The long, turbulent history of Lebanese cinema is one fraught with financial precariousness, thwarted potentials, and colonialist impediments. Fighting for decades to break away from the hegemony of Egyptian cinema, Lebanon finally came of age in the 1960s and 1970s, reaching a peak with a series of hugely popular mainstream flicks that included the popular Rahbani/Fairuz folk musicals. The rise of what was once deemed as the most exciting Arab cinema at the time proved to be short lived, coming to a premature halt with the outbreak of the Lebanese Civil War.

For the next 30 years, the countless efforts aspiring to set up a concrete infrastructure for cinema have failed, as an entire generation of filmmakers grew accustomed to the restrictive stipulations of foreign funding—the sole mean of finance and production during and after the war. Apart from the occasional private investor and institutions, no Lebanese film producer dared to venture in an ailing national cinema operating with a handful of theatres and without any local or regional funding.

In 2003, acclaimed duo Joana Hadjithomas and Khalil Joreige were searching for an alternative source to produce their second feature, A Perfect. Enter Georges Schoucair, a real estate magnate returning to Lebanon to take over the family business after studying film in France. Cinema has always been Schoucair's biggest passion, and so when the pair courted him, Schoucair not only took on the project, but consequently decided to put up the country's first production house.

Thirteen years later, Abbout now stands as Lebanon's foremost production house and one of the most prominent companies for art-house films in the region. Their rich and diverse back catalogue includes Hadjithomas and Joreige's Cannes contender I Want to See (2008) starring Catherine Deneuve; Ghassan Salhab's Berlinale entry The Valley (2014); and Georges Hachem's Dubai winner Stray Bullet (2010) starring Nadine Labaki.

Abbout's wide-ranging activities are extending beyond Lebanese film production. Actively seeking to influence the local and regional film scene, Schoucair and his team have initiated a new distribution enterprise, created the Arab world's first genre film festival, ventured into TV production, opened a private equity company for international co-productions, and undertook several endeavors aiming to promote Lebanese cinema. Abbout is no mere production company: it's a lab for ideas managed by a talented team heavily involved in the creation of every project they adopt.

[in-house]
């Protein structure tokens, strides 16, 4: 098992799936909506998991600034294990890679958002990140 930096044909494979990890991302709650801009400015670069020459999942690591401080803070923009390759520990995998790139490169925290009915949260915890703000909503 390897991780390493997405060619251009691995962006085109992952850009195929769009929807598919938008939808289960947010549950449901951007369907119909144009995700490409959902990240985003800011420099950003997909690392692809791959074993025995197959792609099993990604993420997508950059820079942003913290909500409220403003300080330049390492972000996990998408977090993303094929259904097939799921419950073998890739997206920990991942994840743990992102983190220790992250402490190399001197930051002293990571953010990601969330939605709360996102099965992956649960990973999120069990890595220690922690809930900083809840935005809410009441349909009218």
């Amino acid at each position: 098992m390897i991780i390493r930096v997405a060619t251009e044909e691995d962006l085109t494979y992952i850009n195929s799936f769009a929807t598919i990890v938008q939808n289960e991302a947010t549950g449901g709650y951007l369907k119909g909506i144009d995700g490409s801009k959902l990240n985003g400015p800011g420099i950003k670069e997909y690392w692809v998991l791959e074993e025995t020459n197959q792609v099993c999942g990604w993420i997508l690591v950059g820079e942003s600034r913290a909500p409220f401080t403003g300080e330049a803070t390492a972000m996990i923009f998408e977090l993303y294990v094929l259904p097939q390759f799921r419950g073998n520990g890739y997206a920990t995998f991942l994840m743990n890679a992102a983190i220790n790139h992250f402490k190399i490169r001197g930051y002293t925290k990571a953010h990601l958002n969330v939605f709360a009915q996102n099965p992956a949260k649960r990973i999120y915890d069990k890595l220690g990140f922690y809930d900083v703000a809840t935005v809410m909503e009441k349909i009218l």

The current encouraging status of both production and exhibition in Lebanon is a far cry from when Schoucair started in 2003. "The production rate of feature films was one picture every year and a half," Schoucair told me at the Abbout headquarters in Beirut. "Films like Salhab's Phantom Beirut and Terra incognita were solely executed by the French. There were no Lebanese producers at the time; no sales and distribution agencies; no art-house theatres. There was nothing."

A Perfect Day positioned Schoucair as the country's patron of alternative films. More films followed in the heels of Hadjithomas and Joreige's success, and in 2007, he co-launched Metropolis, Lebanon's first art-house theater, alongside curator Hania Mroue.

The focus on art-house films is not intentional, as development executive Antoine Waked indicates. "We're not against commercial films, but the fact of the matter is, we never receive commercial scripts," he said. "We continue to be reliant on European funds because you still can't bankroll a project entirely from Lebanese money. These funds have well-known stipulations that filmmakers are shaping their projects around. It's a form of colonization that has led to formation of an auteur-driven cinema catered partially to a Western audience. European funds are always seeking the exotic. Comedies or thrillers are constantly turned down because funders believe that these types of movies already exist in abundance in the U.S. and Europe; that they're not unique enough."